The 2022 harvest season in Anderson Valley presented weather challenges. The first problem came in the form of a heat wave with scorching temperatures of 110°F in early September. To mitigate the heat, we turned on the vineyard sprinklers and cooled the vines. However, just a few days later, we encountered another hurdle—a major storm that would bring about three inches of rain. Despite our efforts to suppress the heat, we were powerless against the impending storm. To salvage the harvest, we promptly collected samples from each field to determine the blocks with the ripest fruit. Based on our findings, we had to make the difficult decision of which blocks to pick and which ones to leave to ride out the storm. Of particular concern were the grapes intended for our Pinot Grigio.
The inside of a Europress is being cleaned in this photo. To allow entry, the press doors have been removed. Half of the press cylinder is covered with blue canvas-like material, while behind it, the stainless steel has no holes. This allows the bag to be inflated like a balloon once the doors are reinstalled, squeezing the juice through the perforated portion of the cylinder.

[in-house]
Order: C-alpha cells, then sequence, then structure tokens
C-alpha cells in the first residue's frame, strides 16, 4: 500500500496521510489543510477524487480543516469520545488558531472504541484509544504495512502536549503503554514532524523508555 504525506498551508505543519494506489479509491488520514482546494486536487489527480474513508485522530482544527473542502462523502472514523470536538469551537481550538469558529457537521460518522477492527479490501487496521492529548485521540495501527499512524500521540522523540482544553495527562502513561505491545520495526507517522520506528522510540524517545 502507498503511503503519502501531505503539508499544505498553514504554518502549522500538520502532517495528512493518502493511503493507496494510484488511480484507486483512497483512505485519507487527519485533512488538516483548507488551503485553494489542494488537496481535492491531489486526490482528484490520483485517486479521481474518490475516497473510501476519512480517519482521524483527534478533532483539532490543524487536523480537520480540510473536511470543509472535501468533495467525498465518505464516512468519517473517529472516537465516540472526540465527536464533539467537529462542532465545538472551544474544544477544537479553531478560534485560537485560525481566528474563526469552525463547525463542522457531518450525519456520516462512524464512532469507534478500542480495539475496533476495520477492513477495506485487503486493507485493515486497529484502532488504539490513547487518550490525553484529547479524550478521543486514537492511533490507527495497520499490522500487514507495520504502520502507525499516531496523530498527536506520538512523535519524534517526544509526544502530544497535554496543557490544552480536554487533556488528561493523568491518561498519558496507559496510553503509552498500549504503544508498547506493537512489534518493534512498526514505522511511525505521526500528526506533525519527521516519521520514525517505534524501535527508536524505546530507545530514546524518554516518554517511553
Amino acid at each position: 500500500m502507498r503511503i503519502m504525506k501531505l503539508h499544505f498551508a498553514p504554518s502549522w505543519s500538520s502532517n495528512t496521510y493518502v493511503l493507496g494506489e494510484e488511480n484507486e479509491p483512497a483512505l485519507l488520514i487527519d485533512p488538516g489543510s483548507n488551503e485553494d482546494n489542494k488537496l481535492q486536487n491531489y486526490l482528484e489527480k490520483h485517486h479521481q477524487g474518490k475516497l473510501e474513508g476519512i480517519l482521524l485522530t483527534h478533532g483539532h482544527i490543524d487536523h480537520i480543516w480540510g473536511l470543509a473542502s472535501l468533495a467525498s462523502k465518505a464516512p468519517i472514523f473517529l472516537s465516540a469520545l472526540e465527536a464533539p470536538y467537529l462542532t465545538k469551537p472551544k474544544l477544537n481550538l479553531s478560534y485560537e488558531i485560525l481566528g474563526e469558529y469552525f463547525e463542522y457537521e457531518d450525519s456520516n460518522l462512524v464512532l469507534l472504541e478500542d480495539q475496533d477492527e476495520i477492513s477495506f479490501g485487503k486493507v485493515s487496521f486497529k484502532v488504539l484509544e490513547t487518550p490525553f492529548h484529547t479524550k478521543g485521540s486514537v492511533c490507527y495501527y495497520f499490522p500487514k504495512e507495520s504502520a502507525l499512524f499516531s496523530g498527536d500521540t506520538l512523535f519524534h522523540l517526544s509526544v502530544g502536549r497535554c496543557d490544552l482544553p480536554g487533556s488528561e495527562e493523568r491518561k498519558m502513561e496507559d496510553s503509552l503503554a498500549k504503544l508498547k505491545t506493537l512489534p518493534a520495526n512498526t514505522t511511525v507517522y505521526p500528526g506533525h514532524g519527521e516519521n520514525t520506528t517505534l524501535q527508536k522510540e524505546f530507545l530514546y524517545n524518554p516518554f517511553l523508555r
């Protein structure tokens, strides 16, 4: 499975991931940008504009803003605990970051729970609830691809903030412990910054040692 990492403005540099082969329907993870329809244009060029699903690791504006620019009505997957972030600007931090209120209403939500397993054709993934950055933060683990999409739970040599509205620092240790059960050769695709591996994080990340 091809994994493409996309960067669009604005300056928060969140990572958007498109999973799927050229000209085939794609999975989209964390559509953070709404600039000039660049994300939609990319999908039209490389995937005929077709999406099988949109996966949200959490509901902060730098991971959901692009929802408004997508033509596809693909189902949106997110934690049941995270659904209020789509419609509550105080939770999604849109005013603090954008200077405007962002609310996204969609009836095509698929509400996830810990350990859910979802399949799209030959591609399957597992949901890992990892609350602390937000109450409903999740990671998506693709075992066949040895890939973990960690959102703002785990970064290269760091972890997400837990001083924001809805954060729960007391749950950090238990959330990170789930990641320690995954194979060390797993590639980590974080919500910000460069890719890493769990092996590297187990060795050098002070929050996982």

Alfredo moving a pump into a room of ovals. Our Pinot Gris and Pinot Grigio wines are cool-fermented and aged sur lie traditionally in these oak ovals.
We knew that if these grapes soaked up the rainwater, the acidity would decrease and it would be days before their sugars would rise again. To avoid this scenario, we made the call to harvest the grapes from this block two days prior to the storm. This decision ensured that we retained the lively acidity of the grapes, which allowed us to create a medium-bodied wine with bright acidity, clean finish, and a refreshing taste with hints of citrus and apple. Double Gold Medal-winner. Best of Class. 97 points.
Pinot Gris clusters with two different skin colors; Pinot Gris vines are known to be genetically unstable.